Synutra's milk formula passes initial test

Xinhua, January 14, 2012

Results of an initial test, released Friday, showed that a leading Chinese dairy's milk formula was safe after claims surfaced on the Internet that a baby died from drinking it last week.

Infant twins fell ill day after being fed newly bought product; boy died. [Photo/China Daily]

The center of quality inspection of dairy products in Jiangxi province found that all five samples of a milk formula from the Nasdaq-listed Synutra International Inc. passed bacteria tests, a local commerce official said.

A four-month twin in rural Jiangxi's Duchang county reportedly suffered from diarrhea and uncontrollable shaking after drinking Synutra's Youbo milk formula last Saturday, the family claimed.

The baby boy died hours later in a pediatric hospital while the girl was discharged from the hospital on Wednesday, the family said.

Authorities have sealed the same batch of Synutra products in Duchang while sending samples to provincial quality inspection authorities for testing, said Cheng Zhouhua, deputy head of Duchang's industry and commerce bureau.

The victim's parents told Xinhua that they had not learned the test results until the reporter called and they had not decided what to do next.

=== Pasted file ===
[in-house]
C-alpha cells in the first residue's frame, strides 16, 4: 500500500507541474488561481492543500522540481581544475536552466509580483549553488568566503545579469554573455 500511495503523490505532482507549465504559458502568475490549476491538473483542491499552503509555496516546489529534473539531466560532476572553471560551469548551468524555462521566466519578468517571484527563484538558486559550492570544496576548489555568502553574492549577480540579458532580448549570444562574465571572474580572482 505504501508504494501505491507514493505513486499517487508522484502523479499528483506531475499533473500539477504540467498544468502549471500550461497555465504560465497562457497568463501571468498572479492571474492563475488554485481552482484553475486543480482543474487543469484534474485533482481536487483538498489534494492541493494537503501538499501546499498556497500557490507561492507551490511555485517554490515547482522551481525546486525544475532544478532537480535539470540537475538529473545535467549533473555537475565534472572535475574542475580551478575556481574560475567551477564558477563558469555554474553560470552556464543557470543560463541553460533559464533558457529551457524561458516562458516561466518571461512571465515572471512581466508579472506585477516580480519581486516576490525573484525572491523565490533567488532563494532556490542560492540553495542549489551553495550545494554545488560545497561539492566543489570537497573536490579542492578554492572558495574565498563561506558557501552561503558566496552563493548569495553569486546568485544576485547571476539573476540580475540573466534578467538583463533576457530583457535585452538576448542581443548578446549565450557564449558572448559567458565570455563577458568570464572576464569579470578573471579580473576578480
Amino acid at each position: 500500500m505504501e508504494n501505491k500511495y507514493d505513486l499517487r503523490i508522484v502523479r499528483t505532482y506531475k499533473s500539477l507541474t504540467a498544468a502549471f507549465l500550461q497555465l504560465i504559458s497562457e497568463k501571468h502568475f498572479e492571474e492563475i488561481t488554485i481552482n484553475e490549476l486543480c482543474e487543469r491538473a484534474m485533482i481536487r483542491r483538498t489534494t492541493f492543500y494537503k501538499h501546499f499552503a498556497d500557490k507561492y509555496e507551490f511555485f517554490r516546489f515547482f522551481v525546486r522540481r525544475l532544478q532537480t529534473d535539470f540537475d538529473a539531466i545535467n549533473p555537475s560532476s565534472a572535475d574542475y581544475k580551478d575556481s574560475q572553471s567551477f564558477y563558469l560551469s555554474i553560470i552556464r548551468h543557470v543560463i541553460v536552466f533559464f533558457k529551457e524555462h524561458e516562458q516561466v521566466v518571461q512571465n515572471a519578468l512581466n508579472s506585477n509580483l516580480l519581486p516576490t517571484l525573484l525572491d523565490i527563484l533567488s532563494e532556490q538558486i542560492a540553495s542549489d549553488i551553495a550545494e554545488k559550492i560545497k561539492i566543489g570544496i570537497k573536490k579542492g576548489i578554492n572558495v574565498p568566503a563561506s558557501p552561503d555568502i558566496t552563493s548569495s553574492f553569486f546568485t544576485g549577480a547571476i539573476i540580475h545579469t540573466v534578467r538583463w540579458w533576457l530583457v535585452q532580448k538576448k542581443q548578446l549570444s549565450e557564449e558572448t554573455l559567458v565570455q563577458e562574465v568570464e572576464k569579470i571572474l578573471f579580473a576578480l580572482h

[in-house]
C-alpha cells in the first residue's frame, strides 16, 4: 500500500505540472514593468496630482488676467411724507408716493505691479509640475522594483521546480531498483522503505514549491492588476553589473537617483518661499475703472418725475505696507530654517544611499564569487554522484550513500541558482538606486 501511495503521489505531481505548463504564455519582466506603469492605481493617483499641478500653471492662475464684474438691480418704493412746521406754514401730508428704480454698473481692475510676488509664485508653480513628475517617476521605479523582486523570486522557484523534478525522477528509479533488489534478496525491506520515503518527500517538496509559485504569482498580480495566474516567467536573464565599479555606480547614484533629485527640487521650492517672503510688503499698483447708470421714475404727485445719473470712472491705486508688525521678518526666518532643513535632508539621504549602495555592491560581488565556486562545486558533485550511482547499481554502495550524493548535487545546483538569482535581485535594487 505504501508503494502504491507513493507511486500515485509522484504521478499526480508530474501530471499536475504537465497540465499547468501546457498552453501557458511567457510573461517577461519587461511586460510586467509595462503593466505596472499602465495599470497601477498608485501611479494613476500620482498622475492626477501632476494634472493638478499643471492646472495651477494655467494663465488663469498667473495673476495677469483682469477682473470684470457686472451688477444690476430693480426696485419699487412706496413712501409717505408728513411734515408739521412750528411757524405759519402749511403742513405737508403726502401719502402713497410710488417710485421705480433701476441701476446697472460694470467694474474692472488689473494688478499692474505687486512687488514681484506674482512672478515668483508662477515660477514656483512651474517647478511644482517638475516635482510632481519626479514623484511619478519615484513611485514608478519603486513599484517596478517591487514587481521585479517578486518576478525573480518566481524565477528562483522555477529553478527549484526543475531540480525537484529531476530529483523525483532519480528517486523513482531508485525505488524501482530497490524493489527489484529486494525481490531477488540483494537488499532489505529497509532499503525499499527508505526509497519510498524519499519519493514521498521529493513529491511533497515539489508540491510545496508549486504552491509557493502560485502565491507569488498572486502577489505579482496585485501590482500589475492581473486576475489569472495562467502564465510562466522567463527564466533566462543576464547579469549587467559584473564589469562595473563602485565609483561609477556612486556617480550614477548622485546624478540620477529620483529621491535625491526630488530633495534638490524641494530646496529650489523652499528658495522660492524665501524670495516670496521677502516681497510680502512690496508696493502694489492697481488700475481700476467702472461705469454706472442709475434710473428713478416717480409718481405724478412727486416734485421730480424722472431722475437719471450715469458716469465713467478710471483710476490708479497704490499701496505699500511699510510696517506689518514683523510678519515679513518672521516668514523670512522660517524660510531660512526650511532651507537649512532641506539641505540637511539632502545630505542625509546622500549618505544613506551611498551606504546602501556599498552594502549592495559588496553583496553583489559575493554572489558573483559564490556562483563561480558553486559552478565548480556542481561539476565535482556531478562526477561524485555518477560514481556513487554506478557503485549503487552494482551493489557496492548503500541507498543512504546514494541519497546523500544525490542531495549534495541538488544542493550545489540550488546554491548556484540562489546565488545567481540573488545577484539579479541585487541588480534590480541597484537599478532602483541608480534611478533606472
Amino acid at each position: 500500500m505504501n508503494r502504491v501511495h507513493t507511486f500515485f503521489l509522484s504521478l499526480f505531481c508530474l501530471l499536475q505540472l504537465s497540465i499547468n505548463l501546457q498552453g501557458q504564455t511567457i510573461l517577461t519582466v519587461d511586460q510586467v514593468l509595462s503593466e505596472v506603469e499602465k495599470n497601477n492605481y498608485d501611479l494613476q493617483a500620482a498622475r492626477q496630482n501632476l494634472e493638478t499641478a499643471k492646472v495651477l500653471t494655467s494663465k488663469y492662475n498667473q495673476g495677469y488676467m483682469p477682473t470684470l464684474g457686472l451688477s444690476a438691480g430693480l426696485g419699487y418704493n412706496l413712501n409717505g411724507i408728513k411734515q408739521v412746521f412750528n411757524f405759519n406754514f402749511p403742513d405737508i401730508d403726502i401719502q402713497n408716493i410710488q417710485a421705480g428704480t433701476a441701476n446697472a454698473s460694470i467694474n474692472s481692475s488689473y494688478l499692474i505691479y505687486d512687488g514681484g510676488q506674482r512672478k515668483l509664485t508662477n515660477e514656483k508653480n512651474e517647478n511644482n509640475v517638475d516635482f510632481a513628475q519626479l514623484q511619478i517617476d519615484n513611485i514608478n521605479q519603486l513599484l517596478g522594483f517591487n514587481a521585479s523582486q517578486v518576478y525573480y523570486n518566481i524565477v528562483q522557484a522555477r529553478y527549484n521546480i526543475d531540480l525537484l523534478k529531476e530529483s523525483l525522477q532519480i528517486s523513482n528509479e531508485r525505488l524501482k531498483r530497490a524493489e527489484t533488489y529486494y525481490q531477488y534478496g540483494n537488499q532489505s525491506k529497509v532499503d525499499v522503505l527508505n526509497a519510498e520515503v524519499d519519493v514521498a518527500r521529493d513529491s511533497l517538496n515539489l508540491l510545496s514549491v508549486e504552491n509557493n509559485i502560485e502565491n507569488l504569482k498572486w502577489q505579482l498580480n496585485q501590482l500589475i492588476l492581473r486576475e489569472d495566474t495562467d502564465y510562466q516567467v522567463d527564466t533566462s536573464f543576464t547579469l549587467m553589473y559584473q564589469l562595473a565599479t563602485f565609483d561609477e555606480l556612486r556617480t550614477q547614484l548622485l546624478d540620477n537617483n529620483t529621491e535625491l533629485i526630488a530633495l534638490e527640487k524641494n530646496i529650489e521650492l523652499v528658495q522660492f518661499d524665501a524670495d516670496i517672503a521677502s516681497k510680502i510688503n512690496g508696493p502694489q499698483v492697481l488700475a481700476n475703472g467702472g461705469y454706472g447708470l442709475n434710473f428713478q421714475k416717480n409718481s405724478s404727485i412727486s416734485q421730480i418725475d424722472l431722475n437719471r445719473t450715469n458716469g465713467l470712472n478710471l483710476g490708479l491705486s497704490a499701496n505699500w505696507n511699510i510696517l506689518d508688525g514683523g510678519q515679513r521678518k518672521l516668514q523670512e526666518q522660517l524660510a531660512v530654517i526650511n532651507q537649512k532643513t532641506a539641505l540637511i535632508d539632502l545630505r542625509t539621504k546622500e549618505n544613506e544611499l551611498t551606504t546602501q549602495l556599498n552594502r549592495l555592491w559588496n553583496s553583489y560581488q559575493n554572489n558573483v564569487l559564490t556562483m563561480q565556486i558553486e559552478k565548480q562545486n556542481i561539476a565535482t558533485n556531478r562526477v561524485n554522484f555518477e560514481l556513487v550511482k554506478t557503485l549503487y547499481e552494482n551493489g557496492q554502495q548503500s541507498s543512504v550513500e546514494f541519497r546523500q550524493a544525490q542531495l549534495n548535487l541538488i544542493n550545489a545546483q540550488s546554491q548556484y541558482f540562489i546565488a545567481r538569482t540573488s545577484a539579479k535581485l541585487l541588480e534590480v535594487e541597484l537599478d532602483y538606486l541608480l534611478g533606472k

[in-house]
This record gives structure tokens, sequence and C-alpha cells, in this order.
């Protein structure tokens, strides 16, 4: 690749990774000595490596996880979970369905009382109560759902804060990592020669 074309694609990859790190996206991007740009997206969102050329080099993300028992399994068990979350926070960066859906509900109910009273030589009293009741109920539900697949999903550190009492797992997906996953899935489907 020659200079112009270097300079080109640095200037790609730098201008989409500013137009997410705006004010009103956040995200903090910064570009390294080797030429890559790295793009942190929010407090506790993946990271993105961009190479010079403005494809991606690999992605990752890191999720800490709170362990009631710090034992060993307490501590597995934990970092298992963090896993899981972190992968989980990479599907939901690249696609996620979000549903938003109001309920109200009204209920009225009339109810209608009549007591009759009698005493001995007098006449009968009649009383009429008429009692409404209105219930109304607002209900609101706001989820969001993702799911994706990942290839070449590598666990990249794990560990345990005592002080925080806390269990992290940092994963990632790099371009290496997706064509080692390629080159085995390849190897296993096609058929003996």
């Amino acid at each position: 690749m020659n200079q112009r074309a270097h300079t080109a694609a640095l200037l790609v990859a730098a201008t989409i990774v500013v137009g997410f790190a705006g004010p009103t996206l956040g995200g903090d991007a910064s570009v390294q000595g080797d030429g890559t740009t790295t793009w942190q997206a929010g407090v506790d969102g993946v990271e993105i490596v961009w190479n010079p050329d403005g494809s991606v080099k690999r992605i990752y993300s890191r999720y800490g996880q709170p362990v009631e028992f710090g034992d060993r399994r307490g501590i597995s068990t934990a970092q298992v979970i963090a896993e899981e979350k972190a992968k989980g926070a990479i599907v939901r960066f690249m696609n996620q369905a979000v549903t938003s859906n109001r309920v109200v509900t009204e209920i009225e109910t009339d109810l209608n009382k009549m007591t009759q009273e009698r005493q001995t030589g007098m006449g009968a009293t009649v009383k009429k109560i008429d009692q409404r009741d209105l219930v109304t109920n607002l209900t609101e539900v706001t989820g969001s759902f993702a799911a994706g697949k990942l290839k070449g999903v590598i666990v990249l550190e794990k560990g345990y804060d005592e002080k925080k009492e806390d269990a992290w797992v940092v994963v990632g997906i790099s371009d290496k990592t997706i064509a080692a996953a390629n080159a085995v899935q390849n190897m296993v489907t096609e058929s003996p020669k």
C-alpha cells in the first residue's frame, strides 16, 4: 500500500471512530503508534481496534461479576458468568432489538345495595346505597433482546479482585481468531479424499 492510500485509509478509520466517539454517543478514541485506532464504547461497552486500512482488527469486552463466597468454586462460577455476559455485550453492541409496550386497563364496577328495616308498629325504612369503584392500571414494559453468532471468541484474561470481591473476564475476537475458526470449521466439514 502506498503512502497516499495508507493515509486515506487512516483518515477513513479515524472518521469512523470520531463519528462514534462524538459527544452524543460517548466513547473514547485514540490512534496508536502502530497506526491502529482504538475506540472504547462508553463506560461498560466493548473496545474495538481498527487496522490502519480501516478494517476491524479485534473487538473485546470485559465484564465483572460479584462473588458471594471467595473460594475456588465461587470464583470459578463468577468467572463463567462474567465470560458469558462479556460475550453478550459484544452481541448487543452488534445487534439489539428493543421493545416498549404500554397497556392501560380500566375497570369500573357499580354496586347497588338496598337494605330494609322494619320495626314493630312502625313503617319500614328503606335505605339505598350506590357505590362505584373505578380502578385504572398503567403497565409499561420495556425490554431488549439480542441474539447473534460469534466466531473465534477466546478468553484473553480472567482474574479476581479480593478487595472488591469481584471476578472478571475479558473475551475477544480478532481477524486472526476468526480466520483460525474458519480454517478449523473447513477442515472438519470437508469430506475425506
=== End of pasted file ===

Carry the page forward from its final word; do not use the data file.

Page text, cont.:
Synutra posted the test results on its website and said in another statement that the company has also done its own internal quality checks after the incident and found no evidence linking its milk formula to the baby's death.

The county government on Friday also reported that the baby boy was diagnosed to have died of complications triggered by suffocating high temperature typically caused by improper warming.

The government said it had not received any reports of other infants dying from drinking the same kind of milk formula.

China's dairy industry suffered a heavy blow after a scandal in 2008 in which the baby formulas of many major dairy companies, including Synutra, were found to be tainted with melamine, an industrial compound used to create plastic and resin. The tainted formula led to the deaths of six infants and sickened 300,000 children across the country.

In 2010, Synutra's formula was accused of triggering sexual precocity among baby girls. But the allegations were found to be groundless after a probe by the Ministry of Health.